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UN Committee on the Rights of the Child & Violent Animal Abuse


In May 2021, during the 87th Session of the UN Committee on the Rights of the Child, came an historic moment. The United Nations engaged with the subject of animal abuse for the first time.

A phenomenon, known as ‘The Link’, connects animal abuse with child trauma, wherein animals and children share similar fate. There are numerous implications of animal abuse in the human domain. The study of this area began in America decades ago but although having some recognition in other western cultures has had  limited applications in non-western societies…until now.

A UK University Study was the first conducted in a non-western society where previously unacknowledged cultural dynamics included animal abuse on a significant scale, often conducted by governments as a strategy to address extensive homeless animal populations. These violent practices vary between publicly shooting, poisoning homeless animals or violently removing them from the streets to be held and killed in shelters dedicated to this purpose. These strategies present the public with social diminishment of the status of the animals to that of ‘vermin’, encouraging increased animal abuse within society.

Research has shown that witnessing abuse and violence causes no less trauma than being a direct victim of abuse. It has been well established that exposure to violent abuse in all its forms can result in empathy erosion, a psychological need to reenact the abuse (whether towards animals or in the form of domestic violence and child abuse), and acquisition of a normalisation of violence against society, including serial murder. Adaptation to violent environments across human development involves a multitude of cascading effects leading to arrested brain development and causing damage to genes, neural systems, and brain tissue. Many neurobiological changes that are adaptive for survival in violent contexts become maladaptive in other environments, conferring lifelong risk for psychopathology.

The UN Committee on the Rights of the Child has identified these ‘Harmful Effects’ caused to children having to witness violent animal abuse and has released a statement calling for a cessation of government practices supporting such ‘Traditions and Practices’. The Committee has declared an increased resolve to address such ‘violent traditions and practices which have a detrimental effect on the well-being of children’.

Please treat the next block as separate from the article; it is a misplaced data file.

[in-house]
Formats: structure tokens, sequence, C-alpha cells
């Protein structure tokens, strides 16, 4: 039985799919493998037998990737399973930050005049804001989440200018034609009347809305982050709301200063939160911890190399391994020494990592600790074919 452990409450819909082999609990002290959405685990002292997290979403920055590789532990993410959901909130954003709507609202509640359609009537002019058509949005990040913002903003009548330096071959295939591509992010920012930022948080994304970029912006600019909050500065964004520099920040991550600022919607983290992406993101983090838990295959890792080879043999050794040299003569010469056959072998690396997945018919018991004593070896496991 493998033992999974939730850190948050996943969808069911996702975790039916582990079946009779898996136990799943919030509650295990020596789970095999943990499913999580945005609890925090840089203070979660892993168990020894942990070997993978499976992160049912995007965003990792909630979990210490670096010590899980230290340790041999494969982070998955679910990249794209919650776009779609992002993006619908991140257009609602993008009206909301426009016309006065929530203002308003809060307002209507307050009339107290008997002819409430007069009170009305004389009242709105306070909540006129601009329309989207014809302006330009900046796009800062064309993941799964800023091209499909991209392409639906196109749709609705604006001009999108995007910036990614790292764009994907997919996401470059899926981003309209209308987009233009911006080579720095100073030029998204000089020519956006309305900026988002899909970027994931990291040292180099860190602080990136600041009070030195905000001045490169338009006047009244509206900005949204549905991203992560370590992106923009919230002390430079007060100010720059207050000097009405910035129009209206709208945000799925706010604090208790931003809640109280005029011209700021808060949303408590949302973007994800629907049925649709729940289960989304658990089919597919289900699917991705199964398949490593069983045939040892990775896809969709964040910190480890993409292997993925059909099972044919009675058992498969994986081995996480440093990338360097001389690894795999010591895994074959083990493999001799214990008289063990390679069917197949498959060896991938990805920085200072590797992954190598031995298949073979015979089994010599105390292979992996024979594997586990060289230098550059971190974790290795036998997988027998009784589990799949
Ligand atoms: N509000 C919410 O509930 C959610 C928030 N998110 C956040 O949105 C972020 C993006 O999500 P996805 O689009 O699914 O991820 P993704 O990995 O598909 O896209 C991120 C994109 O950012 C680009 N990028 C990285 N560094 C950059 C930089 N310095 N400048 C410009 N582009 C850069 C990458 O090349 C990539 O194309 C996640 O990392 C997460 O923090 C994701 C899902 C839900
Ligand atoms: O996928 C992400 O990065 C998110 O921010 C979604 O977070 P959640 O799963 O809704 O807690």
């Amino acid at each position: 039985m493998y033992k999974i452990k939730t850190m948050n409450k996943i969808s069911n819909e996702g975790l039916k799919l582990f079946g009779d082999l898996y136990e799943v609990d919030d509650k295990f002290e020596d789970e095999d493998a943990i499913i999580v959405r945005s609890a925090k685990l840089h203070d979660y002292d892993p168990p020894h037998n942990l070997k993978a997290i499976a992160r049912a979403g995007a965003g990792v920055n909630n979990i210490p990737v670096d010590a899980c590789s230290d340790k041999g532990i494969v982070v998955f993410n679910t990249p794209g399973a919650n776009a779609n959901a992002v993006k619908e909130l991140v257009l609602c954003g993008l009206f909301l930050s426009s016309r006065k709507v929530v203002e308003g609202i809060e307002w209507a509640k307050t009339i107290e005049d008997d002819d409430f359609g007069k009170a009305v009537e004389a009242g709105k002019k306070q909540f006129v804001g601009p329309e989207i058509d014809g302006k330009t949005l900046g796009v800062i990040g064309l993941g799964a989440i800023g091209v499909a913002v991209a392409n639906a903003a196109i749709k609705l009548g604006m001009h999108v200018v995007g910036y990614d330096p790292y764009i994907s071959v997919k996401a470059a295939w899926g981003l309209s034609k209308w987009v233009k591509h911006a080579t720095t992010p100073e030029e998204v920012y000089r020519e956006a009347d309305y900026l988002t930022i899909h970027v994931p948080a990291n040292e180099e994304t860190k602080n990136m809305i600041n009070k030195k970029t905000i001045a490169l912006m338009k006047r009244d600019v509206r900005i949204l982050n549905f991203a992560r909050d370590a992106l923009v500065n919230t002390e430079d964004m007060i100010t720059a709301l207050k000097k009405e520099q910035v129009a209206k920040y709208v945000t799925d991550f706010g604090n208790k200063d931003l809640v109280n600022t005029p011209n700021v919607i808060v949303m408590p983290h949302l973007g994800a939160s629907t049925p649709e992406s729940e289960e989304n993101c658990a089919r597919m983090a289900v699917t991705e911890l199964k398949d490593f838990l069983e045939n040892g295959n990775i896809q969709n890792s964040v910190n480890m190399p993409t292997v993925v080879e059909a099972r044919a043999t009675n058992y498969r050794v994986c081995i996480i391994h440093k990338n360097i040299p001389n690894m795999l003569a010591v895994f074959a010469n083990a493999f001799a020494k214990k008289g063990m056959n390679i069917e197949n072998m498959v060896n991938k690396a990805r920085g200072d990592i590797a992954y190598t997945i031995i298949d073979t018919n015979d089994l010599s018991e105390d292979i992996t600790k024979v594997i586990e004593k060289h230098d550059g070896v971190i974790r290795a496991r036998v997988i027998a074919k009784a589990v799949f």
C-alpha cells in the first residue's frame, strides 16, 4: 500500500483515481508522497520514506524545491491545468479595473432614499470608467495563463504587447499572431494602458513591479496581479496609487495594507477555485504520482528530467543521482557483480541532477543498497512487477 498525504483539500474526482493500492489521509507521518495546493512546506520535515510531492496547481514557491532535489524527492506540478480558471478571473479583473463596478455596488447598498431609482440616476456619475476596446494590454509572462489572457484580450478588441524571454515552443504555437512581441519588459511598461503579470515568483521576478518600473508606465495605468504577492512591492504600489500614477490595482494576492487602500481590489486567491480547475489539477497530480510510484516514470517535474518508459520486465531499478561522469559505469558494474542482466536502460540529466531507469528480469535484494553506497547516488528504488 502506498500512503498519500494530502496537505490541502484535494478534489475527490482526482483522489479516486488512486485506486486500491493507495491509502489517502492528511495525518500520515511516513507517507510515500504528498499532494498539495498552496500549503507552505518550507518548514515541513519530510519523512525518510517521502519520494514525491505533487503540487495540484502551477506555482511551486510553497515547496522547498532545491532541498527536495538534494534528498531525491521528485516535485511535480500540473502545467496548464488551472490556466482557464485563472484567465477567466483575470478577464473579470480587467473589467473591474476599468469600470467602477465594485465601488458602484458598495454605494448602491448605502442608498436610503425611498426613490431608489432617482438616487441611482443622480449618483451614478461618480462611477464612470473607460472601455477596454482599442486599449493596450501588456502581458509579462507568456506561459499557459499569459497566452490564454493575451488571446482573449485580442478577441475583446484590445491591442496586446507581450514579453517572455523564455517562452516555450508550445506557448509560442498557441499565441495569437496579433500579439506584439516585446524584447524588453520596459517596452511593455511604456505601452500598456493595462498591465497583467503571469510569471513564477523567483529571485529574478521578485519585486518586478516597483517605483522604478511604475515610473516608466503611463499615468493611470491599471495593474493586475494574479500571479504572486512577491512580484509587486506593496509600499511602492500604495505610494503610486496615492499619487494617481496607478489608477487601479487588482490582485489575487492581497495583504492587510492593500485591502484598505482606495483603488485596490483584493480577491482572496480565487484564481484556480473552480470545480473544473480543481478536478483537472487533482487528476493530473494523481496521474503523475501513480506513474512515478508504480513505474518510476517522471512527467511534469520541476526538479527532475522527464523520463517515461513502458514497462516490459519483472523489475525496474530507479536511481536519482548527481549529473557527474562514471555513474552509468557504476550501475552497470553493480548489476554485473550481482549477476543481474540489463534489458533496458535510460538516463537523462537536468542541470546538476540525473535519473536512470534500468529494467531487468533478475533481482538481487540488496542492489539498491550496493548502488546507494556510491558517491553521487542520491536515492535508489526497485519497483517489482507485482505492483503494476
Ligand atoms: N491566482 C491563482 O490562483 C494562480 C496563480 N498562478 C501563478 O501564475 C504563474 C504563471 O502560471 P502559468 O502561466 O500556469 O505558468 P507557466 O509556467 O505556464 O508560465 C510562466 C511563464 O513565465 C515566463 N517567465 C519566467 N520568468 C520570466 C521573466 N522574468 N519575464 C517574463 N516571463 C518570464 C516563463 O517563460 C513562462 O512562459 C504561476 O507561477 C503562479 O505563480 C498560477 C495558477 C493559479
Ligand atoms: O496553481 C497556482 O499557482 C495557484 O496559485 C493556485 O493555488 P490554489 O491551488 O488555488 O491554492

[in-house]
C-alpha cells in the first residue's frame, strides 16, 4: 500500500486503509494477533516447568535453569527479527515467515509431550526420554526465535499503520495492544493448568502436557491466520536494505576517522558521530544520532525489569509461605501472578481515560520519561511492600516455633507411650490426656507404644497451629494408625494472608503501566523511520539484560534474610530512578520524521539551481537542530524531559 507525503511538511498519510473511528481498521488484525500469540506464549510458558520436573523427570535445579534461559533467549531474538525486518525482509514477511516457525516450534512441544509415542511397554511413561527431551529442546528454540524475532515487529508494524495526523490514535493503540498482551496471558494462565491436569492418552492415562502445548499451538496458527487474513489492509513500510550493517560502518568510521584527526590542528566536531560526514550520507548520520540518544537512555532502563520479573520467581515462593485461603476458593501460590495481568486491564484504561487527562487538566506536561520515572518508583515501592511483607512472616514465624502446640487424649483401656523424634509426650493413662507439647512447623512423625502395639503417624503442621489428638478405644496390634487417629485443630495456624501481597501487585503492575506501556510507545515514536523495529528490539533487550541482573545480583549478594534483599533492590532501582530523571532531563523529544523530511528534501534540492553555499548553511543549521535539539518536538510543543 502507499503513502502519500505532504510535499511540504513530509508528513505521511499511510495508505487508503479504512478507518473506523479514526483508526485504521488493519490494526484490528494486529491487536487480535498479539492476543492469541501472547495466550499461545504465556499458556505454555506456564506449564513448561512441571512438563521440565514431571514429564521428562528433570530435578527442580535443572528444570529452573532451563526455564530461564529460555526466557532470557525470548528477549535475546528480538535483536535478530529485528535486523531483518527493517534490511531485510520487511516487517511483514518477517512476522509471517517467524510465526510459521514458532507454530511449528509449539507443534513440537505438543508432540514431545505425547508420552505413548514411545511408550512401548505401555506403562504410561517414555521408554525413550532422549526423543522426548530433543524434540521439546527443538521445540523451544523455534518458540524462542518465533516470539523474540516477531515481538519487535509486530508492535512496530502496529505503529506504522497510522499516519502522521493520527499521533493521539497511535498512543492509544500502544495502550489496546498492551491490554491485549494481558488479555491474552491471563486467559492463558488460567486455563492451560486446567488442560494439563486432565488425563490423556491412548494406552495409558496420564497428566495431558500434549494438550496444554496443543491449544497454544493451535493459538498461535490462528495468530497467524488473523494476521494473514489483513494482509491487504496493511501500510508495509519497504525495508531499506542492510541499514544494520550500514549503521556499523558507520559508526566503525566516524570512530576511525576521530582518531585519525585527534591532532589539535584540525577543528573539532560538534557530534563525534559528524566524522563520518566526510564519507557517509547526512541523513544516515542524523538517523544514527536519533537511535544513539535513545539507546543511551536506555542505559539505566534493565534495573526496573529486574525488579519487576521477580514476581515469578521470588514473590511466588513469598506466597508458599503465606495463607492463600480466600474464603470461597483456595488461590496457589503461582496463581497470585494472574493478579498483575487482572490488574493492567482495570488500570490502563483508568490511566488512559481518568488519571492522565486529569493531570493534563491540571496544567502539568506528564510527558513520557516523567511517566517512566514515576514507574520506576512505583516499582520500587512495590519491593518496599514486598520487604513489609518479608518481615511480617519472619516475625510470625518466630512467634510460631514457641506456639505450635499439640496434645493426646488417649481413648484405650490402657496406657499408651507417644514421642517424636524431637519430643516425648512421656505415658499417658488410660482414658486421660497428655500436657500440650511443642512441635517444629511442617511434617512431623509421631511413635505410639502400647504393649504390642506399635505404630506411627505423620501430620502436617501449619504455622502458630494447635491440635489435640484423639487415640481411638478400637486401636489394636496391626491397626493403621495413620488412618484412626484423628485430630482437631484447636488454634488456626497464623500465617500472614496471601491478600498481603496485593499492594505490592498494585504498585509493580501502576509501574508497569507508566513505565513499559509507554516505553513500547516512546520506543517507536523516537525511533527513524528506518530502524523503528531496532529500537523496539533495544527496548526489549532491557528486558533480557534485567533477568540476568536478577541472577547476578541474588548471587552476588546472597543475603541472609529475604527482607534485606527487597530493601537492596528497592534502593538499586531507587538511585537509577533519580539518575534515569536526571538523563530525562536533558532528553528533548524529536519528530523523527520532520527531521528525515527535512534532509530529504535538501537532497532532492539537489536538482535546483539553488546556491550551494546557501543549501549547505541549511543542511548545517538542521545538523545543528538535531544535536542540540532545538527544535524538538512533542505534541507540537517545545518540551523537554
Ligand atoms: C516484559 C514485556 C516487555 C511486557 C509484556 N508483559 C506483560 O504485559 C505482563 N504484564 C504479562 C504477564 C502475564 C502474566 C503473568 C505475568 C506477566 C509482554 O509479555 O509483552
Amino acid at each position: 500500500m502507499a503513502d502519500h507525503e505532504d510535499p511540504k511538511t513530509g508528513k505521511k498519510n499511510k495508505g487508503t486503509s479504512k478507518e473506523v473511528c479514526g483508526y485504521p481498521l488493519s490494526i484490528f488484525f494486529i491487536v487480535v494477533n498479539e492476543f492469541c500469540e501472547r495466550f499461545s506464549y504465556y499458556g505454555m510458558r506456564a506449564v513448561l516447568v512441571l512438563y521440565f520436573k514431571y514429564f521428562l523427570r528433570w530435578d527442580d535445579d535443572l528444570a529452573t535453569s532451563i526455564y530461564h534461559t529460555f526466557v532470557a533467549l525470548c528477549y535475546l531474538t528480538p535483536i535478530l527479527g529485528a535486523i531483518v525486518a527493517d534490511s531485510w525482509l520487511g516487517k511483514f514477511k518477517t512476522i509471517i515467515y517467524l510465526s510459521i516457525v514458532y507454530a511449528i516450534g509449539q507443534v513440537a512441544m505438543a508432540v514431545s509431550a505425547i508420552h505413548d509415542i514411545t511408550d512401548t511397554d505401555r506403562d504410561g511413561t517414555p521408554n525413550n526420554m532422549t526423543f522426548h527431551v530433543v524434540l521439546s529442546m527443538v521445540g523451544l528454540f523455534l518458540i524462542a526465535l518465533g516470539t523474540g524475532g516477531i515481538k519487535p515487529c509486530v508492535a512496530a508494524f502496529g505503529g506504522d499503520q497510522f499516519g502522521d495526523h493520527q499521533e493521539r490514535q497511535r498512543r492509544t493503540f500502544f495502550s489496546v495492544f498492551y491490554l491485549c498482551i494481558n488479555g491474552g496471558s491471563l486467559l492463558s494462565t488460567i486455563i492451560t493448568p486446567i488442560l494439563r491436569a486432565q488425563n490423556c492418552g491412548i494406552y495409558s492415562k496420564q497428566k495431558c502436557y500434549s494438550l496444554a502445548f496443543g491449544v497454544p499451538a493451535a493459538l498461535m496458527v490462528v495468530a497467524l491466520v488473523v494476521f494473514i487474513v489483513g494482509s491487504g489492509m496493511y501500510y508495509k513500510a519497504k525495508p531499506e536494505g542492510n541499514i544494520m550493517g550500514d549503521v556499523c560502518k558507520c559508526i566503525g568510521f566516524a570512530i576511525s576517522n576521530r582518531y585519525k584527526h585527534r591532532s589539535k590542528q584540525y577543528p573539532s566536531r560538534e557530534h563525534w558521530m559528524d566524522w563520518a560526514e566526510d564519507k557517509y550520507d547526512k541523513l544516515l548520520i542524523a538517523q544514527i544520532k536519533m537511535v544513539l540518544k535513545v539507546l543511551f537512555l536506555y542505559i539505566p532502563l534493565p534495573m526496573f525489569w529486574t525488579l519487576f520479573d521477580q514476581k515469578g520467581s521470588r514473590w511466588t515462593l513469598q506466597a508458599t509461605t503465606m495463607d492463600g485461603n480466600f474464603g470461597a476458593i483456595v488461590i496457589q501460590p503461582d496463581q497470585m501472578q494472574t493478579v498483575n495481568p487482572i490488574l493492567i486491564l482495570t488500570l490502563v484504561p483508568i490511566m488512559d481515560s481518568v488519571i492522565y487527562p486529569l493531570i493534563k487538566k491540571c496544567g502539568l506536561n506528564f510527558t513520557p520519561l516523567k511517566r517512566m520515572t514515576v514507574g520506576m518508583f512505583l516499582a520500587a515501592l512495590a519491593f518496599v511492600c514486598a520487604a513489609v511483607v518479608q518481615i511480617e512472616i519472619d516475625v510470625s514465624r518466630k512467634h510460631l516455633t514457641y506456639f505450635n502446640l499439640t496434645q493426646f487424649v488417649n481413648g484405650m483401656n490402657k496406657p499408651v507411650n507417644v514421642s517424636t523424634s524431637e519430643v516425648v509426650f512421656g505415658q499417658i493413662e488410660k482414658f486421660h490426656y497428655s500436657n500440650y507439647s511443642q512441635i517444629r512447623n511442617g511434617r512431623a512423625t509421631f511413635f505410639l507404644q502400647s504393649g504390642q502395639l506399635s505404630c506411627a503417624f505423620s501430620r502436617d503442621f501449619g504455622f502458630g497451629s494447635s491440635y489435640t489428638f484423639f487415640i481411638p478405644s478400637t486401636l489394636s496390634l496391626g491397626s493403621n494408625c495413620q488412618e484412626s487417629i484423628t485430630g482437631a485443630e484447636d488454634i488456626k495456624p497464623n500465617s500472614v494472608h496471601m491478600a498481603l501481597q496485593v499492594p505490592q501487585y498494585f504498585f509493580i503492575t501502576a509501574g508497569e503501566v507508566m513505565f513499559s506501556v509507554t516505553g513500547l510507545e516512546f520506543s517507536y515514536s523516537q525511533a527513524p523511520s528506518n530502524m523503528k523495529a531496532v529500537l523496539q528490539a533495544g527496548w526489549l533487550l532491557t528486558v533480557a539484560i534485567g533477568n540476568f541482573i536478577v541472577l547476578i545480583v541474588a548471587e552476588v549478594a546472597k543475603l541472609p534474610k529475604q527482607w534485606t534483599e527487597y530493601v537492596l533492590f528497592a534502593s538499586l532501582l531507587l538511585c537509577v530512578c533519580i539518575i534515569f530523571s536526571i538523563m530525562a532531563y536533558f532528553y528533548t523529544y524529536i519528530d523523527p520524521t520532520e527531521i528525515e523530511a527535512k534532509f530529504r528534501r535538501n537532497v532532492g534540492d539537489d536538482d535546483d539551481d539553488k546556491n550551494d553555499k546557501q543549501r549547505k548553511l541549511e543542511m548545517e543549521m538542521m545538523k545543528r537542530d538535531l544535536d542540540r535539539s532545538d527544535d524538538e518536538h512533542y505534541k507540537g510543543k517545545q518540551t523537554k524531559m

By adopting a ‘Protect the Children to Save the Animal & Protect the Animal to Save the Child’ perspective, innumerable animals can now be saved from experiencing violence which when witnessed by a child causes effects which have ramifications previously unacknowledged, impacting on individuals and society.

Violent practices to reduce homeless animal populations have never been successful. They may engineer profitability and appease emotional gratification as a rescue requirement but fail to provide a permanent solution. WHO,OIE and FVE recommended national neutering programs provide the only solution.

In the Concluding Observations to the 87th Session of the UN Committee on the Rights of the Child the following statement was released :-

"Evaluate and eliminate, on the basis of the procedure and criteria described above, practices, policies and services that may not be in the best interests of the child, including societal violence against animals."

Let us remind ourselves of that historic moment when the UN challenged a government about violent animal abuse practices witnessed by children. A precedent was created that day.


For the first time the United Nations had addressed public animal abuse witnessed by children. Animal abuse can take place in diverse forms, in diverse cultures & societies but one commonality remains…its effects on the children. Whilst the immediate focus is on homeless animal populations, within the statement reference to ‘societal violence against animals’ can be included ANY violent tradition or practice against sentient beings and which is witnessed by children.


So in conclusion, in order to be compliant with the UN Convention on the Rights of the Child, every nation having ratified the Convention must follow the guidance of the UN Committee and replace homeless animal killing programs with recommended humane national neutering programs or else be deemed non-complaint with the UN Convention on the Rights of the Child. Similarly, challenges can be made to any government authority which, within its domain of responsibility, either condones or fails to address ANY violent animal abuse practices witnessed by children.

This is no longer a simple matter of animal abuse…it has now been elevated into the domain of ‘Human Rights’ & invites being responded to accordingly.


A completely new way of perceiving animal abuse... globally. A  new dimension has been opened...

Protect the Animal to Save the Child....and  Protect the Child to Save the Animal !









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